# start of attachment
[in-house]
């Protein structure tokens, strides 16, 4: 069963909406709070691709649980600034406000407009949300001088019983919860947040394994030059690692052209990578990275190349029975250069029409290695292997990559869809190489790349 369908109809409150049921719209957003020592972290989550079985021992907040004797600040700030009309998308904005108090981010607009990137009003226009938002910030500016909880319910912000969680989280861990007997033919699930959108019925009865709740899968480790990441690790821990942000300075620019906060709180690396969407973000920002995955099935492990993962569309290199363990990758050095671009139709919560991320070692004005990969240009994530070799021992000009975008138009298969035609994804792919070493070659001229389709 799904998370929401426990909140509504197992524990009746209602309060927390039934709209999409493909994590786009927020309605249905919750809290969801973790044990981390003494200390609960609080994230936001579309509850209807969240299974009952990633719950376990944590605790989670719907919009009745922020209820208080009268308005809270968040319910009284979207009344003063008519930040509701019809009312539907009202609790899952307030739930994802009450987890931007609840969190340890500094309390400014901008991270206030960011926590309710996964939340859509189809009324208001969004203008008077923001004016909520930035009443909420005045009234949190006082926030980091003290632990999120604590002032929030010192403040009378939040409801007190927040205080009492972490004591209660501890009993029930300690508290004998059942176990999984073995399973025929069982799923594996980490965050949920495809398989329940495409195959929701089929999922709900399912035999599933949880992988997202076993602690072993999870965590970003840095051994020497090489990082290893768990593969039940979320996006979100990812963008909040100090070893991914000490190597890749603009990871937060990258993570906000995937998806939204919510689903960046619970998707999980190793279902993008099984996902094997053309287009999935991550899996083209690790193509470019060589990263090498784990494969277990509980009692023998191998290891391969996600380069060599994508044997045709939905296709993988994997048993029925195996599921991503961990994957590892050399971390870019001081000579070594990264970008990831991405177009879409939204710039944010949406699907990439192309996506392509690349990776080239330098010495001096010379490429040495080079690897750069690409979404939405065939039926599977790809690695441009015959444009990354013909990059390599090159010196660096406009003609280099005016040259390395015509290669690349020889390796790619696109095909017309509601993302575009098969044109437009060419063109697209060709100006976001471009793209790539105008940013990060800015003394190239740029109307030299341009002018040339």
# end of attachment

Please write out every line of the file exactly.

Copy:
[in-house]
């Protein structure tokens, strides 16, 4: 069963909406709070691709649980600034406000407009949300001088019983919860947040394994030059690692052209990578990275190349029975250069029409290695292997990559869809190489790349 369908109809409150049921719209957003020592972290989550079985021992907040004797600040700030009309998308904005108090981010607009990137009003226009938002910030500016909880319910912000969680989280861990007997033919699930959108019925009865709740899968480790990441690790821990942000300075620019906060709180690396969407973000920002995955099935492990993962569309290199363990990758050095671009139709919560991320070692004005990969240009994530070799021992000009975008138009298969035609994804792919070493070659001229389709 799904998370929401426990909140509504197992524990009746209602309060927390039934709209999409493909994590786009927020309605249905919750809290969801973790044990981390003494200390609960609080994230936001579309509850209807969240299974009952990633719950376990944590605790989670719907919009009745922020209820208080009268308005809270968040319910009284979207009344003063008519930040509701019809009312539907009202609790899952307030739930994802009450987890931007609840969190340890500094309390400014901008991270206030960011926590309710996964939340859509189809009324208001969004203008008077923001004016909520930035009443909420005045009234949190006082926030980091003290632990999120604590002032929030010192403040009378939040409801007190927040205080009492972490004591209660501890009993029930300690508290004998059942176990999984073995399973025929069982799923594996980490965050949920495809398989329940495409195959929701089929999922709900399912035999599933949880992988997202076993602690072993999870965590970003840095051994020497090489990082290893768990593969039940979320996006979100990812963008909040100090070893991914000490190597890749603009990871937060990258993570906000995937998806939204919510689903960046619970998707999980190793279902993008099984996902094997053309287009999935991550899996083209690790193509470019060589990263090498784990494969277990509980009692023998191998290891391969996600380069060599994508044997045709939905296709993988994997048993029925195996599921991503961990994957590892050399971390870019001081000579070594990264970008990831991405177009879409939204710039944010949406699907990439192309996506392509690349990776080239330098010495001096010379490429040495080079690897750069690409979404939405065939039926599977790809690695441009015959444009990354013909990059390599090159010196660096406009003609280099005016040259390395015509290669690349020889390796790619696109095909017309509601993302575009098969044109437009060419063109697209060709100006976001471009793209790539105008940013990060800015003394190239740029109307030299341009002018040339």